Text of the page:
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Supreme Court History in 'More Perfect:' Voting Rights and a Broken Justice

By Casey C. Sullivan, Esq. | Last updated on

Welcome to our second 'More Perfect' recap, a look at the most interesting historical tidbits from NPR's new Supreme Court-focused podcast. Today's episode delves into the story behind Baker v. Carr, the landmark case that gave us "one man, one vote," rejecting the argument that legislative redistricting was an issue reserved for politicians, not courts. And, according to "More Perfect," it's a case that drove one justice from the bench and may have killed another.

It's a timely history, too, given the resurgence of electoral battles in the past months. In April, the Supreme Court rejected the contention that "one man, one vote" meant "one voter, one vote," throwing out a challenge redistricting in Texas. And voting rights continue to be a source of controversy in the courts. In the past few weeks, appellate courts have thrown out restrictive voting laws in Texas, North Dakota, and North Carolina.

Baker v. Carr? More Like Whittaker v. Himself

Before we dive in, an aside about this episode's premise: Baker v. Carr is described as "a little case" decision, but also the "Pandora's box" that lead to Supreme Court politicization. That's a bit simplistic, to say the least. Practitioners might remember that just 25 years before Baker v. Carr, F.D.R. had threatened to pack the Supreme Court in order to end the court's rejection of his New Deal plans, or that way back in 1804, Justice Samuel Chase became the only Supreme Court justice to ever be impeached, on accusations that he ruled based on politics, not law -- just to give two examples.

But, hey it's pop law, not a master's course in Supreme Court history.

So why the focus on Baker v. Carr at all? It's the case Chief Justice Warren cited, way back in 1969, as the most important of his career. And it not only popped open that Pandora's box (or not), according to this episode of "More Perfect," the case ruined one, possibly two, Supreme Court justices.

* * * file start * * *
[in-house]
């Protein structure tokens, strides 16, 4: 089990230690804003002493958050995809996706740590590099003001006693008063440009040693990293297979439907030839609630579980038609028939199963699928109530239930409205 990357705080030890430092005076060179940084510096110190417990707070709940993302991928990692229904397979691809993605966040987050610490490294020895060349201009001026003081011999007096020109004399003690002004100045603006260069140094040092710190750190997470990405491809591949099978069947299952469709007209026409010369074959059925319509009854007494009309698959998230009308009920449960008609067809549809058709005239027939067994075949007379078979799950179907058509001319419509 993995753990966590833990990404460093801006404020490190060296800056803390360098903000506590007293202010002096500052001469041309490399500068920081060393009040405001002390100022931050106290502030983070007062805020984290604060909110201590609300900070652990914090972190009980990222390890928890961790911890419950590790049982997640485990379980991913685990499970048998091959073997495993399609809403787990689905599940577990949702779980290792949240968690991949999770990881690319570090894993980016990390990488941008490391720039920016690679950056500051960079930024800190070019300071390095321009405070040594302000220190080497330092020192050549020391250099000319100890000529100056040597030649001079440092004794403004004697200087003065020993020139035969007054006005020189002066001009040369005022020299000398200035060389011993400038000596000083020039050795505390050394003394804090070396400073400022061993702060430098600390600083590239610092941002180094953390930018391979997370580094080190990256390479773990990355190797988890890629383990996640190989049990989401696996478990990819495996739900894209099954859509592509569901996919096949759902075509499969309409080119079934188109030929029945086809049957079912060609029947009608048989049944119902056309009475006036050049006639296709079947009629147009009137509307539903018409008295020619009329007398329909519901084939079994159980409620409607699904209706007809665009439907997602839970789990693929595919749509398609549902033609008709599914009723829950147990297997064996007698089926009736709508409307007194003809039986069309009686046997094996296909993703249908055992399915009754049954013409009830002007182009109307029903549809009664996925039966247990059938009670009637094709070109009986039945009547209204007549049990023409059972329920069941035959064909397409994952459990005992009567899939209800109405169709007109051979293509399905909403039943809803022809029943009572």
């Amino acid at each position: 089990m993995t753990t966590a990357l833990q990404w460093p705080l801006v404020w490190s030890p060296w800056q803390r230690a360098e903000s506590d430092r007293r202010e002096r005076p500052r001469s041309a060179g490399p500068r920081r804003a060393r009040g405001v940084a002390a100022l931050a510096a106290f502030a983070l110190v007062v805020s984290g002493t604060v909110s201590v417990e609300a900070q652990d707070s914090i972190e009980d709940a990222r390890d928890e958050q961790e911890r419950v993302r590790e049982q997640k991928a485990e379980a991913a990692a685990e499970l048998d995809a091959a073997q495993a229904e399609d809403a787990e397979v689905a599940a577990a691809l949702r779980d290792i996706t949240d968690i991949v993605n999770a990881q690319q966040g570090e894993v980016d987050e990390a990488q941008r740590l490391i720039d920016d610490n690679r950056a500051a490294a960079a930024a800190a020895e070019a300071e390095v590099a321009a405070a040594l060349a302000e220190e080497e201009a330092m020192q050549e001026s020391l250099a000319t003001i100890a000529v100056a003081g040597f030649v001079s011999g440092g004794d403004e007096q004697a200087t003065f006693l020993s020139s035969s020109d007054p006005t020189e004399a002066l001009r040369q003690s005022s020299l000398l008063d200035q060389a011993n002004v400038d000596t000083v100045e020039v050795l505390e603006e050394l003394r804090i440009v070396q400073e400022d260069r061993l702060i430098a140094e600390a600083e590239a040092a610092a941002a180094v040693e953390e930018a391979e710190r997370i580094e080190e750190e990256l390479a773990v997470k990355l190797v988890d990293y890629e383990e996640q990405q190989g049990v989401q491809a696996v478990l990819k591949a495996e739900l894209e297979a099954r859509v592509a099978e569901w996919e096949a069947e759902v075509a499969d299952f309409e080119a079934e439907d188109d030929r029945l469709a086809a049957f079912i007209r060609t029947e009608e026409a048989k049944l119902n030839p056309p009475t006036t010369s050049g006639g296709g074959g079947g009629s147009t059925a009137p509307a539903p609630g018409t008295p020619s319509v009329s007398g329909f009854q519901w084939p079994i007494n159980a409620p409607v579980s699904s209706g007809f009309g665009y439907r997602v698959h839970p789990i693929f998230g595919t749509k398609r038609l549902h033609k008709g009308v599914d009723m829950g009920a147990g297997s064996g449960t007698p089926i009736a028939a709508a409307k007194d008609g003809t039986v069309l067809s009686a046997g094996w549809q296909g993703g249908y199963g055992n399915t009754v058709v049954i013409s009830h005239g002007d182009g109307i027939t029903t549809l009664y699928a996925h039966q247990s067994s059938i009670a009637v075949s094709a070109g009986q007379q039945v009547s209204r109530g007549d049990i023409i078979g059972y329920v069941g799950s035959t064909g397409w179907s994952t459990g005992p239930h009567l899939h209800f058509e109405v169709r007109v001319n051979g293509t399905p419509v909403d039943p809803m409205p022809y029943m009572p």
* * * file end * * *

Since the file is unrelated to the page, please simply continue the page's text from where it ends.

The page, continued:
Tasked with balancing the limits of court intervention in the electoral system with civil rights of voters, Justice Charles Whittaker, the Court's moderate swing vote, an early-day Justice Kennedy, was driven to a nervous breakdown. Indeed, he left the Court because of the case. And one of Whittaker's main tormentors, and one of the Court's strongest opponents to the outcome in Baker v. Carr, Justice Frankfurter, may have even died because of the case.

Historical Highlights from Episode Two:

The Background:

  • Justice Frankfurter wasn't the friendliest man on the Supreme Court. For example, he always dropped clerks' deliveries, making the clerk bend over to pick them up. It was a "wiener move," according to host Jab Abumrad.
  • Justice William Douglas was a bit of a philanderer and also, as the podcast describes him, "a prick." He was married four times, each relationship ending when he started an affair with the woman next in line for marriage.
  • Justices Frankfurter and Douglas hated each other.
  • Caught between the two was Justice Whittaker, who, as a young man growing up on a Midwest farm, apparently practiced law by lecturing his farm animals.
  • Justice Whittaker attended law school without ever having gone to high school or college. He paid his way through school with money he made selling squirrel, possum, and raccoon pelts.

The Case:

  • When Baker v. Carr came before the Court in 1961, Tennessee hadn't reapportioned its electoral districts since 1901. That led to a gross imbalance in political power. A vote in rural, whiter Tennessee had the same impact as 23 votes in urban, diverse cities like Memphis.
  • During the Baker conference, Justice Frankfurter went on a 90-minute lecture directed at swaying Justice Whittaker. In another account, he lectured him for four hours.
  • Justice Whittaker, under stress, apparently started speaking as though dictating a letter or opinion. "Hello Judith. Comma. It's very nice to meet you. Period."
  • During Baker's rehearing, Justice Frankfurter spoke 170 times, to Justice Whittaker's 17. Oral arguments lasted four hours.

The Breakdown:

  • The stress over the case led Whittaker to flee D.C. He headed to Wisconsin, where he sat on the edge of lake in silence. He spent three weeks there.
  • According to his son, when he came back to Washington, D.C., he was "borderline suicidal."
  • Justice Douglas, concerned about Whittaker's nervous breakdown, may have convinced him to check into a hospital. Soon after, he resigned, at the direction of his physician.
  • And, after all that, Justice Whittaker never voted in Baker v. Carr. Justice Frankfurter's stand to keep the judiciary out of districting was a massive failure. The case was decided 6-2; only he and Justice Harlan dissented. It was the last case Frankfurter ever heard.

Frankfurter had a stroke not too long after. According to Archibald Cox, he blamed it on his loss in Baker v. Carr.

Justice Douglas did fine, though. He went on to become the longest serving Supreme Court justice ever.

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